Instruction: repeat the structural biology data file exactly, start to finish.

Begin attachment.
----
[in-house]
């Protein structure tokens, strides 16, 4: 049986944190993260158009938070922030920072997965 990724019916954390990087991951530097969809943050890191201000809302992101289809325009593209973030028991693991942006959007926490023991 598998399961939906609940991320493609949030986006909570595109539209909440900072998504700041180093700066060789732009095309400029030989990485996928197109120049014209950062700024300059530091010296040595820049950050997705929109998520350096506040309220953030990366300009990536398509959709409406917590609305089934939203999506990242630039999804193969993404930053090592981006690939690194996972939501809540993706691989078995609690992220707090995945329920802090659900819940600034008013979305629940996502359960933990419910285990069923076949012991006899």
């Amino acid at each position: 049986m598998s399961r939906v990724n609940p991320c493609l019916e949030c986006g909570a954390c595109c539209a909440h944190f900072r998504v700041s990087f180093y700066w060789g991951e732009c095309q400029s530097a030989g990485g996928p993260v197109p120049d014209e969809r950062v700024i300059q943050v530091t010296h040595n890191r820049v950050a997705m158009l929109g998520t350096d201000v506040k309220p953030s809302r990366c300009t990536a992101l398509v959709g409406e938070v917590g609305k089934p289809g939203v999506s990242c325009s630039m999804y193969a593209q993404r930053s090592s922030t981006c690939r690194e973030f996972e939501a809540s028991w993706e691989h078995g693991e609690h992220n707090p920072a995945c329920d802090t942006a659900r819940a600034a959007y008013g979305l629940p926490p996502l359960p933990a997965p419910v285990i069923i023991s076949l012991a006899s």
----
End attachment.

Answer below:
[in-house]
């Protein structure tokens, strides 16, 4: 049986944190993260158009938070922030920072997965 990724019916954390990087991951530097969809943050890191201000809302992101289809325009593209973030028991693991942006959007926490023991 598998399961939906609940991320493609949030986006909570595109539209909440900072998504700041180093700066060789732009095309400029030989990485996928197109120049014209950062700024300059530091010296040595820049950050997705929109998520350096506040309220953030990366300009990536398509959709409406917590609305089934939203999506990242630039999804193969993404930053090592981006690939690194996972939501809540993706691989078995609690992220707090995945329920802090659900819940600034008013979305629940996502359960933990419910285990069923076949012991006899």
């Amino acid at each position: 049986m598998s399961r939906v990724n609940p991320c493609l019916e949030c986006g909570a954390c595109c539209a909440h944190f900072r998504v700041s990087f180093y700066w060789g991951e732009c095309q400029s530097a030989g990485g996928p993260v197109p120049d014209e969809r950062v700024i300059q943050v530091t010296h040595n890191r820049v950050a997705m158009l929109g998520t350096d201000v506040k309220p953030s809302r990366c300009t990536a992101l398509v959709g409406e938070v917590g609305k089934p289809g939203v999506s990242c325009s630039m999804y193969a593209q993404r930053s090592s922030t981006c690939r690194e973030f996972e939501a809540s028991w993706e691989h078995g693991e609690h992220n707090p920072a995945c329920d802090t942006a659900r819940a600034a959007y008013g979305l629940p926490p996502l359960p933990a997965p419910v285990i069923i023991s076949l012991a006899s």